Fulton County District Attorney Fani Willis speaks at a news conference at the Fulton County government building in Atlanta on Aug. 14, 2023. (Megan Varner/Getty Images)

Michigan

Right after being elected in 2018, Michigan’s Democrat Gov. Gretchen Whitmer used her veto power to shoot down nearly 20 election integrity reform bills sent to her desk by the then-Republican-controlled state legislature.

In the 2020 presidential election, President Donald Trump lost Michigan to Joe Biden by 154,000 votes or 2.8 percent.

Afterwards, judges in six different court cases found that Michigan’s Democrat Secretary of State Jocelyn Benson issued inaccurate or legally unauthorized guidance to local officials in the runup to the 2020 general election.

When Ms. Whitmer was reelected in 2022 and Democrats captured control of the legislature, within a year 12 new Democrat-sponsored election laws were enacted—all of which Republicans say loosen security.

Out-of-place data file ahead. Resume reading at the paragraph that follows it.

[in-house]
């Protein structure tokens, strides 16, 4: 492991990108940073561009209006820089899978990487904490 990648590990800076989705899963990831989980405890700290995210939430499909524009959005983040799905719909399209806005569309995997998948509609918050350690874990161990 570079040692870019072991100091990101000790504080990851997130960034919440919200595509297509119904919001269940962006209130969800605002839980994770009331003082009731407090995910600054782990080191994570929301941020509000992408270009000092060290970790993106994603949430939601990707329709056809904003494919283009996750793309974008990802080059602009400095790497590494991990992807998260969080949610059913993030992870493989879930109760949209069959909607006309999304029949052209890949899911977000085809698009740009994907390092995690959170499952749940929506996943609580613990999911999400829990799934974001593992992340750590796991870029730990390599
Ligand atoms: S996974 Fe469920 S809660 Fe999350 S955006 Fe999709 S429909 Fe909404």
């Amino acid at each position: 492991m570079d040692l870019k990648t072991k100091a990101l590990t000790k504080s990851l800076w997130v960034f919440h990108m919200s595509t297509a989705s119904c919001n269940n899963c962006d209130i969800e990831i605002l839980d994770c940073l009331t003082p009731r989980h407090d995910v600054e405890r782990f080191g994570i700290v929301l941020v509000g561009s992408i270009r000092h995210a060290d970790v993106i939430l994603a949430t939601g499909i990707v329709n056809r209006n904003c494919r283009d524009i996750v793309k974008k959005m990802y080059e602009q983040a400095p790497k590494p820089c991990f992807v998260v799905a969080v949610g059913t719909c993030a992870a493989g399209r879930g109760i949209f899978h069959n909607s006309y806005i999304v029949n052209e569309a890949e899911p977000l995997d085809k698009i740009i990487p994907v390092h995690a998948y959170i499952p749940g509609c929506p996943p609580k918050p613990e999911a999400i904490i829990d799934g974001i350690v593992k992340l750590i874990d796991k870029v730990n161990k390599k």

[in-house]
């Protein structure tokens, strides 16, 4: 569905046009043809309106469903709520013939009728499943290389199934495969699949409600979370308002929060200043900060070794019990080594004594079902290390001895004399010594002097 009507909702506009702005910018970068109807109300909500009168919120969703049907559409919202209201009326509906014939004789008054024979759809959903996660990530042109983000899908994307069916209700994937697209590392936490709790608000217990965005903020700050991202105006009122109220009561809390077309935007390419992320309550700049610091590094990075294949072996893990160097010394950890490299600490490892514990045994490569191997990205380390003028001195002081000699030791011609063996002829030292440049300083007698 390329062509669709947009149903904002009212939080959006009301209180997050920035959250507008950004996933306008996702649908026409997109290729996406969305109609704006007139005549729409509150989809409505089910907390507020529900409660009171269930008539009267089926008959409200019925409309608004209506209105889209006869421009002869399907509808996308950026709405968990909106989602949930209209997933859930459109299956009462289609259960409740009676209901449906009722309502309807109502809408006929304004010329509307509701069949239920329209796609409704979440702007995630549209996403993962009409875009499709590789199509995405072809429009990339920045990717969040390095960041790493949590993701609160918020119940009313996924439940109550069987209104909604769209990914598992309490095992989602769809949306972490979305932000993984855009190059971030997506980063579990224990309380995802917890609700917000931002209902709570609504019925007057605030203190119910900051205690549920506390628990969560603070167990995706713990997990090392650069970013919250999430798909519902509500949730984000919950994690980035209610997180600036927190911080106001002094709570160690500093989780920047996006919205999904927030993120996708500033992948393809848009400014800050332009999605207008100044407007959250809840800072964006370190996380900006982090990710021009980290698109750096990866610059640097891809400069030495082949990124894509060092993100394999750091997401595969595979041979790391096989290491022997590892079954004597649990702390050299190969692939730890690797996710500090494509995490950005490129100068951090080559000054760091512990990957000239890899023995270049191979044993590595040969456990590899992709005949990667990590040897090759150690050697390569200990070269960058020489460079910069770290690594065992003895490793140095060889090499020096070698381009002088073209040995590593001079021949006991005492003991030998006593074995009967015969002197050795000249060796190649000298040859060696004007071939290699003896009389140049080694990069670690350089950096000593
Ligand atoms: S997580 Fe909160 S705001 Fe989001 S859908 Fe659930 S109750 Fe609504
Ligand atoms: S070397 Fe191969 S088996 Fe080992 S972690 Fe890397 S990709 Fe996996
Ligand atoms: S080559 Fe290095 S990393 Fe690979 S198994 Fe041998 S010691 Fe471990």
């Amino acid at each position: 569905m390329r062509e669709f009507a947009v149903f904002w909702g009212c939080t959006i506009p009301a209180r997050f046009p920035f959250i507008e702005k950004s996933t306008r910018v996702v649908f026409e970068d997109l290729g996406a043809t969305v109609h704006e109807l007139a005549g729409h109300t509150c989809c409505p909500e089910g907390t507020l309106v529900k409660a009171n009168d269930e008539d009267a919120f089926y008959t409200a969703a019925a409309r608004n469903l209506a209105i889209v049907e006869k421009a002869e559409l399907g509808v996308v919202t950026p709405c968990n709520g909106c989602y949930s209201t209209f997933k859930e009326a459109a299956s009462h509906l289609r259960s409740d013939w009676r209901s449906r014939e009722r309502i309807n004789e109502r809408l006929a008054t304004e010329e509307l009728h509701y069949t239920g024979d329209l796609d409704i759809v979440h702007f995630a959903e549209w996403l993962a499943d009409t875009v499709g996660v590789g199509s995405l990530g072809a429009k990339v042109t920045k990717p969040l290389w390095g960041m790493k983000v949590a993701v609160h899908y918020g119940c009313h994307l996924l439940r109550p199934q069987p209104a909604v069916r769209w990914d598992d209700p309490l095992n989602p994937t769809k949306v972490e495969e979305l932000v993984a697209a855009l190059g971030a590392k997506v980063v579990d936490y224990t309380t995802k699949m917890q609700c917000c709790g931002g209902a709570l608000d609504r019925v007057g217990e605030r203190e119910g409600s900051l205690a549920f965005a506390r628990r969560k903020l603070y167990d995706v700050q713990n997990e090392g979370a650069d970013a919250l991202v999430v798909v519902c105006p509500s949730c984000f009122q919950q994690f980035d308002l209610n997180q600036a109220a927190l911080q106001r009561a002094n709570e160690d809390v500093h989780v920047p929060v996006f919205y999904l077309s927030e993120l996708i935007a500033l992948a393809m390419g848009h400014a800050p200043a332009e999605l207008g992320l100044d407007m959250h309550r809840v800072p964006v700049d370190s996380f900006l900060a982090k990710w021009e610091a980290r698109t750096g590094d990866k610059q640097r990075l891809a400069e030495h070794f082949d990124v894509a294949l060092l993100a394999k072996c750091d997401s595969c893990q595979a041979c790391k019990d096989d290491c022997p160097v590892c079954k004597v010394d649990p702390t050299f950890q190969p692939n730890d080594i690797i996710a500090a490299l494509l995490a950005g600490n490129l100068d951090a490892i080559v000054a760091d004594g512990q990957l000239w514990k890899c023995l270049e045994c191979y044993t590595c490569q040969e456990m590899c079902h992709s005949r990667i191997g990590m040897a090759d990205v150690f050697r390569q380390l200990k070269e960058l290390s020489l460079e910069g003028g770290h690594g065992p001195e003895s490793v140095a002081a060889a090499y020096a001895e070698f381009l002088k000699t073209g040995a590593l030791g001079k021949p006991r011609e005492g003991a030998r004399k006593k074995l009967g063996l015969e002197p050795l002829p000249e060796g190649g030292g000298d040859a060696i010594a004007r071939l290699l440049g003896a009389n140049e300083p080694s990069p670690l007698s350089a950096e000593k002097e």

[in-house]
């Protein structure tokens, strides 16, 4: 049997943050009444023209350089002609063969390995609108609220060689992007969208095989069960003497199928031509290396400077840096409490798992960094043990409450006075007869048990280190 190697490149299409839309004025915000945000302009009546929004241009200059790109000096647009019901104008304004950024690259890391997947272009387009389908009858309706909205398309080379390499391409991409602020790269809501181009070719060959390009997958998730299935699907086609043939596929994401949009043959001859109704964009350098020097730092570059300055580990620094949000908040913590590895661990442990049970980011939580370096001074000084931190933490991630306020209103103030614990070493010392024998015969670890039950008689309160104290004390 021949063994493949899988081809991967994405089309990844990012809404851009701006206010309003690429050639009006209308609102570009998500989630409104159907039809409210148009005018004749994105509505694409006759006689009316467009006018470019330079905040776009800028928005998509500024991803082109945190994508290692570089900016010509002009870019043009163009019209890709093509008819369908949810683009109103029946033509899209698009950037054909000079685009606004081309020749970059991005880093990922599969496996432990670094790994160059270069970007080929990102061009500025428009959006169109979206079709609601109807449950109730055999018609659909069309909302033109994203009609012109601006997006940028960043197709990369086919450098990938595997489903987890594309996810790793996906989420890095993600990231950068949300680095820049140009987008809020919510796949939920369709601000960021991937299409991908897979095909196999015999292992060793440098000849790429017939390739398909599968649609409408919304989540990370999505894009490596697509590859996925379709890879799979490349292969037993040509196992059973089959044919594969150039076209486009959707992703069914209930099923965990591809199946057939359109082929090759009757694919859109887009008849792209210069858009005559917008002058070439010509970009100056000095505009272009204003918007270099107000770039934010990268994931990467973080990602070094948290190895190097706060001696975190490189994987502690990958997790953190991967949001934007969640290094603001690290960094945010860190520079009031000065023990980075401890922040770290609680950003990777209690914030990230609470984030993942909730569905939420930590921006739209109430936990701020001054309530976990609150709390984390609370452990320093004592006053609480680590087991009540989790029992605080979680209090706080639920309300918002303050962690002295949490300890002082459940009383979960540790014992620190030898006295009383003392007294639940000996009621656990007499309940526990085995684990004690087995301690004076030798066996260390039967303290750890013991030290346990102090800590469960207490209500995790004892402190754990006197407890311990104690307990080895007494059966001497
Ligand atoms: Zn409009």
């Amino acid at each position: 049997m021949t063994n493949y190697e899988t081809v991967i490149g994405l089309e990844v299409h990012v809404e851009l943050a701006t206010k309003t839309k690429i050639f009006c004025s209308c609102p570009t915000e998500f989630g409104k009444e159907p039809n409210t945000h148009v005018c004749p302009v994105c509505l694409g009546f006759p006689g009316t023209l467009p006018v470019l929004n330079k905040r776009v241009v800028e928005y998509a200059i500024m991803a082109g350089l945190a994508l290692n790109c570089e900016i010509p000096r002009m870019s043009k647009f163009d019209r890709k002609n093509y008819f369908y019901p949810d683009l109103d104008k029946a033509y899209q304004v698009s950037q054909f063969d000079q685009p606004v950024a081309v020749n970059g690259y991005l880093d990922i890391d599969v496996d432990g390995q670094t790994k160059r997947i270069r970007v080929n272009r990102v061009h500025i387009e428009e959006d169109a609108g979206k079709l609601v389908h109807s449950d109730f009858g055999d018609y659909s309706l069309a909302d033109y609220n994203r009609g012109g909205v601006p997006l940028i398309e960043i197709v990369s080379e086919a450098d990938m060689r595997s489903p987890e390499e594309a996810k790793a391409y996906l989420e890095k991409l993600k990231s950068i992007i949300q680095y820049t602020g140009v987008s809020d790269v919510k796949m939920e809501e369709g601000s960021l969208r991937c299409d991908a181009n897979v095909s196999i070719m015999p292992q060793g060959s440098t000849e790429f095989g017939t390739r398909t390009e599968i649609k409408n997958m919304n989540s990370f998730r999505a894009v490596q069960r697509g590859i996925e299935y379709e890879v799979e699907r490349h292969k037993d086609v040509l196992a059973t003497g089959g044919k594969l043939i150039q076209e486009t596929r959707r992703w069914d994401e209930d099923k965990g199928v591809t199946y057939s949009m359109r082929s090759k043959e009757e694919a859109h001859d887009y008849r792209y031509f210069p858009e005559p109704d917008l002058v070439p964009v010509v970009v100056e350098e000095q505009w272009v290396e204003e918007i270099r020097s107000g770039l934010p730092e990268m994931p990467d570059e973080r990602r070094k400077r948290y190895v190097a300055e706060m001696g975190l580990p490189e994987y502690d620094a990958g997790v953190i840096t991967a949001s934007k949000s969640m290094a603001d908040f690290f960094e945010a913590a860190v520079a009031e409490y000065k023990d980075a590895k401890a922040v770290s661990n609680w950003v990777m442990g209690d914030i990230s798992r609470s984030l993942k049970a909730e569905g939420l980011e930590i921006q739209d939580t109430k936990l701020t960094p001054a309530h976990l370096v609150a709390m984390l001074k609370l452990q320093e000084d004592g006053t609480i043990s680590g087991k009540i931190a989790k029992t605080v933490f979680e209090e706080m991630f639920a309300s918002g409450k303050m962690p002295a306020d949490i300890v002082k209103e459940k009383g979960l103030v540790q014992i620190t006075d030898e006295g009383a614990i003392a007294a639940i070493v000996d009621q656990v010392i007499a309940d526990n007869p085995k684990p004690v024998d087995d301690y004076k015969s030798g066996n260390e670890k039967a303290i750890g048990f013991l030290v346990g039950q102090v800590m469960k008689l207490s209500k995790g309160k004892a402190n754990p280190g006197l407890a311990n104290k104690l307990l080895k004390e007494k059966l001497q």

The new Democrat-authored statutes extend automatic voter registration to other state agencies and offices beyond the Secretary of State’s office, which issues driver’s licenses in Michigan.

They liberalize online registration and allow a person to apply for an absentee ballot online. They permit 16-year-olds to pre-register to vote.

During the past several election cycles, Democrat activists, backed by out-of-state, big-money donors, effectively used the ballot initiative process to repeal existing election laws, enact new laws, and amend the state constitution. Two of the largest contributors were the Sixteen Thirty Fund ($11 million) and the George Soros-founded Open Society Foundation ($1.2 million).

The ballot initiative method was employed to expand and institutionalize the use of mail-in ballot drop boxes, allow no-excuse absentee voting, permit same-day registration and voting, and shorten the length of residency required to register to vote.

The initiative process was also used to weaken photo ID requirements by mandating that election officials accept an affidavit of identity signed by the prospective voter instead. It also enabled people to request to automatically receive an absentee ballot for every election in perpetuity, and it authorized taxpayer-funded, postage-free mailing for people returning absentee ballot applications or mail-in ballots.